Janet Jackson’s Super Bowl stylist is speaking out for the first time to clarify that the infamous “wardrobe malfunction” was completely intentional. It happened at the 2004 halftime show. Wayne Scot Lukas told Access Hollywood on Monday, “I was hired to do a job. I did exactly what I was supposed to do.”
Quite a few people were selected as scapegoats on FX and Hulu’s New York Times documentary, “Malfunction: The Dressing Down of Janet Jackson”. Stylist Wayne Scot Lukas decided to respond with the bitter truth. The stylist smartly told the publication,
“I was a work for hire, I was hired to do a job and I did exactly what I was supposed to do,. If I work with someone who’s a dancer, you have to be able to dance in a wardrobe and it has to never fall apart. I stand 100% by my story that I did exactly what I was supposed to do, what I was hired for and if I ever hurt my friend, I wouldn’t have worked with Janet for six years after the Super Bowl. I would have been fired that day.”
The documentary recalls Janet Jackson and Justin Timberlake’s 2003 Super Bowl half time show. The show shockingly ended with Janet’s nipple being exposed on live television. To this date, it was considered as a wardrobe malfunction until Wayne decided to throw some light on the nipplegate drama.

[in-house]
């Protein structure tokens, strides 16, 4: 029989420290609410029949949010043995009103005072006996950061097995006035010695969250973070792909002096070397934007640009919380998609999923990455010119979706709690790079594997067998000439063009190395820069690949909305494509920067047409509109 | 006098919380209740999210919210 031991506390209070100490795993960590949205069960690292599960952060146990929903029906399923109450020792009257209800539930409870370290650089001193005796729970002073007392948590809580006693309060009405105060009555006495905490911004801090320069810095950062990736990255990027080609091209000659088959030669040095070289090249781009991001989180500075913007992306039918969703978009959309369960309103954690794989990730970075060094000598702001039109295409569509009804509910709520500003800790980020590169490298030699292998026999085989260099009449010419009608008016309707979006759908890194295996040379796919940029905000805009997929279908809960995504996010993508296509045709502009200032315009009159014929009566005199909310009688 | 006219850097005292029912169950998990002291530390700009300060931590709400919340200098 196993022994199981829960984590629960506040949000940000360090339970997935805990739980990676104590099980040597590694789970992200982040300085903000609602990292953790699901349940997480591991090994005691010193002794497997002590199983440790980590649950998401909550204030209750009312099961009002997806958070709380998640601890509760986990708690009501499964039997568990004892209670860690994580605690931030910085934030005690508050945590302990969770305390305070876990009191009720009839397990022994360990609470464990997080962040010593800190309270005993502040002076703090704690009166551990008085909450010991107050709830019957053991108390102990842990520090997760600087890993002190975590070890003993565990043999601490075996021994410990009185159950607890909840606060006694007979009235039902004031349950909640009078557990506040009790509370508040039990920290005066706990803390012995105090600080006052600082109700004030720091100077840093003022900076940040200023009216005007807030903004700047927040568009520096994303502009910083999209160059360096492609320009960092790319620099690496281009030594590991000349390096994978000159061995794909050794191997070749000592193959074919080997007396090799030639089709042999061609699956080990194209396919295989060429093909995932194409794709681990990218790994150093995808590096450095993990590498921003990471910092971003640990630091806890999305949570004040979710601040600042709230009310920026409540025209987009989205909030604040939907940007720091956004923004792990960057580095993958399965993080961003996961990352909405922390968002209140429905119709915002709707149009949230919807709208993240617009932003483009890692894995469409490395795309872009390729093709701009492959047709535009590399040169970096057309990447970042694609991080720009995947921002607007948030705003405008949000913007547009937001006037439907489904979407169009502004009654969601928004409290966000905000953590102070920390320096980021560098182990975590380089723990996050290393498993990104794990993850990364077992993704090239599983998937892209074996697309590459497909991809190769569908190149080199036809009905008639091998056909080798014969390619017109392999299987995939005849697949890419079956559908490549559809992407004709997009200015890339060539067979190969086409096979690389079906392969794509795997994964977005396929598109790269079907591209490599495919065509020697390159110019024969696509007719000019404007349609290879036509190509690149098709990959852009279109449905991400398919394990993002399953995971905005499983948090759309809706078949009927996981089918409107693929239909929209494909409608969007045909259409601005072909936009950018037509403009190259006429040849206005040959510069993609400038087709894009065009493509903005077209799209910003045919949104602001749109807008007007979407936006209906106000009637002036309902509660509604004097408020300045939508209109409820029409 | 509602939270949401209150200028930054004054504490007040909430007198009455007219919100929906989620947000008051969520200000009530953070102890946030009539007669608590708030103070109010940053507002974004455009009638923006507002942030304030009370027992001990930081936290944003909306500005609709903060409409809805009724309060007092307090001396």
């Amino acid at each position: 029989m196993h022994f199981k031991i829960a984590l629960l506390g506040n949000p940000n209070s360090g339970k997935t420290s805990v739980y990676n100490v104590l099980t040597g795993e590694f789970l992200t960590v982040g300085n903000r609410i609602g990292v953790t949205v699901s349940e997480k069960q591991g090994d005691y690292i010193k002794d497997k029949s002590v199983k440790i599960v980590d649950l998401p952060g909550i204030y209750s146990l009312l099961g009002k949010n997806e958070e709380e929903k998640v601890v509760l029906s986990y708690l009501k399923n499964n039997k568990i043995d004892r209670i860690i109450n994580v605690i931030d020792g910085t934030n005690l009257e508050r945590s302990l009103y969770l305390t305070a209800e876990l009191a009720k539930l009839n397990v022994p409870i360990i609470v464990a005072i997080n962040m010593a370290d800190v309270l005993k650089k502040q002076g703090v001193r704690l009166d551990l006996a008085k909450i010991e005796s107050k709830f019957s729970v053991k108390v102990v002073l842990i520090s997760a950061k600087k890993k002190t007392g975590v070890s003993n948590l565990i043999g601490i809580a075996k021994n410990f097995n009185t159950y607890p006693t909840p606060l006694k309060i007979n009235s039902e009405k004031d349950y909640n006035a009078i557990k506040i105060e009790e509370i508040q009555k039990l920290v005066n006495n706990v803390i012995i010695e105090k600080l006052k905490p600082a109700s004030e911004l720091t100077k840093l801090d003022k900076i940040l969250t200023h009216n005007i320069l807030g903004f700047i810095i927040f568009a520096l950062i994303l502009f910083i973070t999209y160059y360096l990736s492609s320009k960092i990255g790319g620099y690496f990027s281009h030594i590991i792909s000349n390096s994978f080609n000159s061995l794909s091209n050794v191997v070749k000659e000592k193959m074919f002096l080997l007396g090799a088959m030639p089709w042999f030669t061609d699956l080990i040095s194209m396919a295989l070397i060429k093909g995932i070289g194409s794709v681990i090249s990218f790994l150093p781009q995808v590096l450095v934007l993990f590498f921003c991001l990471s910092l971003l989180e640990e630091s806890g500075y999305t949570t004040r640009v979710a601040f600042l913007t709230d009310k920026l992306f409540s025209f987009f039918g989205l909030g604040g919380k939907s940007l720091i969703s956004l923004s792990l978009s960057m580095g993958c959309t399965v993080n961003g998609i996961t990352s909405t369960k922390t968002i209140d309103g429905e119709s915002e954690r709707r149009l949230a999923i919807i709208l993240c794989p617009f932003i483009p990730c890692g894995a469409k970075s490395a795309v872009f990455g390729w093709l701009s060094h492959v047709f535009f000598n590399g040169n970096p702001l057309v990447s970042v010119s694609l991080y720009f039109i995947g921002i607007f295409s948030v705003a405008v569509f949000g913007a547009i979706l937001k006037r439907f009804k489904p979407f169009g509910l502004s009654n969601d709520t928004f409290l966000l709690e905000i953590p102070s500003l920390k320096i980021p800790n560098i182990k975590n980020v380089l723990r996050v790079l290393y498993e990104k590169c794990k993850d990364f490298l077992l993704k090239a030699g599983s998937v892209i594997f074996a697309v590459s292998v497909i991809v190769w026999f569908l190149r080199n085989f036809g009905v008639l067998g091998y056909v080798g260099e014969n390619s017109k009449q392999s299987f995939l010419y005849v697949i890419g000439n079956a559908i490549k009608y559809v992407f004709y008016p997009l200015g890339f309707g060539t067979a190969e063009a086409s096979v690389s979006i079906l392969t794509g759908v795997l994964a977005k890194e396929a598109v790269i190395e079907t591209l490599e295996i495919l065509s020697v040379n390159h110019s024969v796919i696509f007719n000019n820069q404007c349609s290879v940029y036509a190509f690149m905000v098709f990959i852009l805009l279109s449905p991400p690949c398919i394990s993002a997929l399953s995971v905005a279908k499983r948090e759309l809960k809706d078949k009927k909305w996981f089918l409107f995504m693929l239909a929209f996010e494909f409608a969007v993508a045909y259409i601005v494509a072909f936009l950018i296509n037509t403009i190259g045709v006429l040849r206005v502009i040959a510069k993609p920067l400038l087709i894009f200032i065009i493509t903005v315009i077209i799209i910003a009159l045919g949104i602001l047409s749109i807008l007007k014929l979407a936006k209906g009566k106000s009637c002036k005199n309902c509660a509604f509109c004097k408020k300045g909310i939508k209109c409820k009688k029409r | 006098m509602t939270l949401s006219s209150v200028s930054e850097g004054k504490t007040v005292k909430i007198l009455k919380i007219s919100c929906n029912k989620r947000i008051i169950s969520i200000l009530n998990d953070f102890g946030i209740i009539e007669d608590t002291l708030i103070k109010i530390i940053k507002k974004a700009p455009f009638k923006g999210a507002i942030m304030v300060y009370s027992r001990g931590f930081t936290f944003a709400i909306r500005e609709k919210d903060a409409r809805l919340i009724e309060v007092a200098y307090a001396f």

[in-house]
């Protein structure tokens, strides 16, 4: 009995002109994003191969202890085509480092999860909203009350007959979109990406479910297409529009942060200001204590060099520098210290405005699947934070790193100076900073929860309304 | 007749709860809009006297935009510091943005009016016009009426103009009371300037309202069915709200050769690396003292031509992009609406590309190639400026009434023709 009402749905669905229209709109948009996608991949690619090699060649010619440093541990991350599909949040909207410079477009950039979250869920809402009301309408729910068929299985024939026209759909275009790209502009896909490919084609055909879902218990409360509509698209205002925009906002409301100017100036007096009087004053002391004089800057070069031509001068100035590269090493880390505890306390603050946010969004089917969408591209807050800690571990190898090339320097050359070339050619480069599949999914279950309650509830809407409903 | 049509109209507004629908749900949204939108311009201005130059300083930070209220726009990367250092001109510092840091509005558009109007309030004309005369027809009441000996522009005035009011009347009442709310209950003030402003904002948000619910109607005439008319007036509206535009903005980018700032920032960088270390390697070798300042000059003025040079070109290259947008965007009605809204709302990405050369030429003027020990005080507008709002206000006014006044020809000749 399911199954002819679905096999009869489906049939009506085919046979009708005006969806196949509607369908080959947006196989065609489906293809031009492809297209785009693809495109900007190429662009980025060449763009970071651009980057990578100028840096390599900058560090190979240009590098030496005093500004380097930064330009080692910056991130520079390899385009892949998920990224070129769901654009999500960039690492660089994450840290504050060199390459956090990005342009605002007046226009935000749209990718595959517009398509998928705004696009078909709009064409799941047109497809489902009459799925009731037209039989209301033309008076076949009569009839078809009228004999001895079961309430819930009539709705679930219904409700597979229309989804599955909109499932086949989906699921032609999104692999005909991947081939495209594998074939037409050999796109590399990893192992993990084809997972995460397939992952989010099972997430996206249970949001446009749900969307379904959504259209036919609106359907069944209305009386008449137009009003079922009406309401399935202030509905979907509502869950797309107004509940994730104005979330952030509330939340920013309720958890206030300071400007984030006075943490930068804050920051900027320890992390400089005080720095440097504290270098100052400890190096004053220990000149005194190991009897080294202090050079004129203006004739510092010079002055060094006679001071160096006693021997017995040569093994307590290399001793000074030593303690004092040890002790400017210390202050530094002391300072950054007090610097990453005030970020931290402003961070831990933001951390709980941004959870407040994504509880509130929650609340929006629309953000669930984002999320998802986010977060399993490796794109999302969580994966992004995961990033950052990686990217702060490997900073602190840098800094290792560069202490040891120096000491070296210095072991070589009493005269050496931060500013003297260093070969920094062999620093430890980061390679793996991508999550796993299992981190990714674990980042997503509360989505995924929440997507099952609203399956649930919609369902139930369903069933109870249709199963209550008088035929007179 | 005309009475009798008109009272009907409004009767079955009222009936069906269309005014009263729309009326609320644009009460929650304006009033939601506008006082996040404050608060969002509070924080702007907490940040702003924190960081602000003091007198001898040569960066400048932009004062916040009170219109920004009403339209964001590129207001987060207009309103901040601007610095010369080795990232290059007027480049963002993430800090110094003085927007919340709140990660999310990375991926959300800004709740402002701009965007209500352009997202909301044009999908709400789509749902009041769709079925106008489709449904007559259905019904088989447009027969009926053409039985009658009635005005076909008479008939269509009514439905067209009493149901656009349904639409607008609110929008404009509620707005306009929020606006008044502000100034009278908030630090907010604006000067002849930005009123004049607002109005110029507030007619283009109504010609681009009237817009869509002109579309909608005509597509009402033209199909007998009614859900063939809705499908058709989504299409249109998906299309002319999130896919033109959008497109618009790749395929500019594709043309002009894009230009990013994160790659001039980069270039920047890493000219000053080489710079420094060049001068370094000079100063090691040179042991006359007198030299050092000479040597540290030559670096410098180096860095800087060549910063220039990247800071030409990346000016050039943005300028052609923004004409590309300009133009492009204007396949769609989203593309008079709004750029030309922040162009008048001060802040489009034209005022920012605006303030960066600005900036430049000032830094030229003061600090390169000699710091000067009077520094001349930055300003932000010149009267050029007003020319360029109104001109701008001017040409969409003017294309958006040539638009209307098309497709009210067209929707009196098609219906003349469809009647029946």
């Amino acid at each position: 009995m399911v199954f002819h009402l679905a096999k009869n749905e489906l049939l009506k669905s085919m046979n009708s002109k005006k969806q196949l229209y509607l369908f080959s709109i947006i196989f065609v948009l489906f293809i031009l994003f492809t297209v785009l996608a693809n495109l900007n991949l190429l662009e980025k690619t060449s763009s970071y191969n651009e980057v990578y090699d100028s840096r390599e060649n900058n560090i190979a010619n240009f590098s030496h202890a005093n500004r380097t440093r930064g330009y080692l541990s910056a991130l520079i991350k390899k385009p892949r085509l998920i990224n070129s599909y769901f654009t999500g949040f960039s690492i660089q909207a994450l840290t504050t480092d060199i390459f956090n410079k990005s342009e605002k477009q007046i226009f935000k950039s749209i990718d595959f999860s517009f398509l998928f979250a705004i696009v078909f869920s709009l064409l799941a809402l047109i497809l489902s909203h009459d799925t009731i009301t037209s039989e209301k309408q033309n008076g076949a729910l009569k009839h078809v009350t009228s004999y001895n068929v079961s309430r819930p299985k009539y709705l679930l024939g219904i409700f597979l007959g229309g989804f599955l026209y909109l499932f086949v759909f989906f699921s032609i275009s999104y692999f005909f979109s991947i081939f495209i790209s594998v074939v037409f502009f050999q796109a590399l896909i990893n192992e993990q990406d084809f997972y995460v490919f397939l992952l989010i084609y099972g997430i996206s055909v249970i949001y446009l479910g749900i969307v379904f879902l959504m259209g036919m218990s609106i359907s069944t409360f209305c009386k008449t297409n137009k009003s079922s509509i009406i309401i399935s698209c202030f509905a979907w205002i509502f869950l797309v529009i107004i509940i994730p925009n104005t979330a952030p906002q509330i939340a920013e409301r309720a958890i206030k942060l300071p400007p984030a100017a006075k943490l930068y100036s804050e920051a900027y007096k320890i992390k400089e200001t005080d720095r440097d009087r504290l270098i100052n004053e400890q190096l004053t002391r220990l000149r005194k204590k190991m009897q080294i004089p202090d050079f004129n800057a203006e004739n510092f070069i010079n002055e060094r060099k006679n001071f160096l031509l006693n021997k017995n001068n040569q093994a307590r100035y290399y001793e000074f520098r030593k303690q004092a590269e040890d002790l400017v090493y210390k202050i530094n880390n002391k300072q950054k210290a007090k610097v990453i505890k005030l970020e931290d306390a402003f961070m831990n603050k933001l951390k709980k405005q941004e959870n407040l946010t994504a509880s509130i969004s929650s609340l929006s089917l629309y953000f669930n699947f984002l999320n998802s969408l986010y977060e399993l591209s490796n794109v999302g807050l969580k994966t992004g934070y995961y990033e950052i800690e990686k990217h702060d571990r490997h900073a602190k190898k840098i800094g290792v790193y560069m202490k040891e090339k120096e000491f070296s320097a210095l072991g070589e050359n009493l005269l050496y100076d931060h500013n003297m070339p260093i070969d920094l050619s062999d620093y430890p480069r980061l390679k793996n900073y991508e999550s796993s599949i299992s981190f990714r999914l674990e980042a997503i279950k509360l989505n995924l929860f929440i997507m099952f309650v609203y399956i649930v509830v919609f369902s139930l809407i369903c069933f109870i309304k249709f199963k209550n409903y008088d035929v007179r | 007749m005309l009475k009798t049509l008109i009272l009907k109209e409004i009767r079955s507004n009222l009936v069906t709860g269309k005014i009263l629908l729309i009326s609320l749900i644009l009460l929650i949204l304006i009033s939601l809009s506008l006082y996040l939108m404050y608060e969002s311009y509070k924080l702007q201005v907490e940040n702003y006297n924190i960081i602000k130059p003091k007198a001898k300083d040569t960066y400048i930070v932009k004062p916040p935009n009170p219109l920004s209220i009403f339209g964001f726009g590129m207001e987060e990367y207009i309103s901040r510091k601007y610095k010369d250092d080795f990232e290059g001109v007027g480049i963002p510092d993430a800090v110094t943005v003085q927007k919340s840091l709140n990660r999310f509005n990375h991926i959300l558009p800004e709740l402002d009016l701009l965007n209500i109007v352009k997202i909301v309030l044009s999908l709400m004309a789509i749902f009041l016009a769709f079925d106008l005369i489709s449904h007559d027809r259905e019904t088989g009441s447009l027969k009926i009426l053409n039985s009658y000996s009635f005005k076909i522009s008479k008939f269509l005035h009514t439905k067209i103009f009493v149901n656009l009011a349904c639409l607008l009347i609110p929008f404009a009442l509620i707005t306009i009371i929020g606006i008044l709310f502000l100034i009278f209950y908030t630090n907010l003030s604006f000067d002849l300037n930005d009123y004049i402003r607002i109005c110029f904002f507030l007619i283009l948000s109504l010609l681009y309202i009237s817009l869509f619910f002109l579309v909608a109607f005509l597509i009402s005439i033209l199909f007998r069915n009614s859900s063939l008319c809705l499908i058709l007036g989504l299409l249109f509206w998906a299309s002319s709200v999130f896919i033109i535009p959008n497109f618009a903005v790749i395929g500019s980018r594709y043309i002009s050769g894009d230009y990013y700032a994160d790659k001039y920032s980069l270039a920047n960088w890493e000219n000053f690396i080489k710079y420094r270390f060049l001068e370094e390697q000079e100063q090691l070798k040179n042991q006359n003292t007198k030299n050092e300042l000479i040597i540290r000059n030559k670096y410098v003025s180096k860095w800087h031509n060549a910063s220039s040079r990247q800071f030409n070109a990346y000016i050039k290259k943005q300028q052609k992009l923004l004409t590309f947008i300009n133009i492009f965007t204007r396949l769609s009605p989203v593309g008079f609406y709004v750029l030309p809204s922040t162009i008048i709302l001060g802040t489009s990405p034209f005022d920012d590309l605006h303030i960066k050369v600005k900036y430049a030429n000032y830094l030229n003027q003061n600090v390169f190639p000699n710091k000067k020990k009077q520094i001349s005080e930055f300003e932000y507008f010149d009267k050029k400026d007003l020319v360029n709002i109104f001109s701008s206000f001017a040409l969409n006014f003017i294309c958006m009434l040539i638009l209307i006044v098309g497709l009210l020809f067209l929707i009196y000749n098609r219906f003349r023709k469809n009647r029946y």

The Senior VP of MTV Salli Frattini said that Janet and her stylist Wayne Scot Lukas went rogue after the costumes had been approved. They spent money on new fabric and a starburst nipple cover at the last minute. She also alleged that when Timberlake arrived at the stadium, he was lured in a private conversation in her dressing room that lasted minutes, without any producers around.
Frattini’s instincts told her that there was a private conversation between wardrobe stylists and artists where someone thought it would be a good idea and it backfired. Lukas even blamed producers for not cutting away from the controversial shot fast enough, claiming that people at home “were never supposed to see a movement where a breast was out” because the network was supposed to “cut to black.” “Wardrobe malfunction? I don’t malfunction,” he added. “I was a professional stylist. $10,000 a day back then. I can’t fail. Why did you say that?”
What’s your take on this story? Sound off in the comments!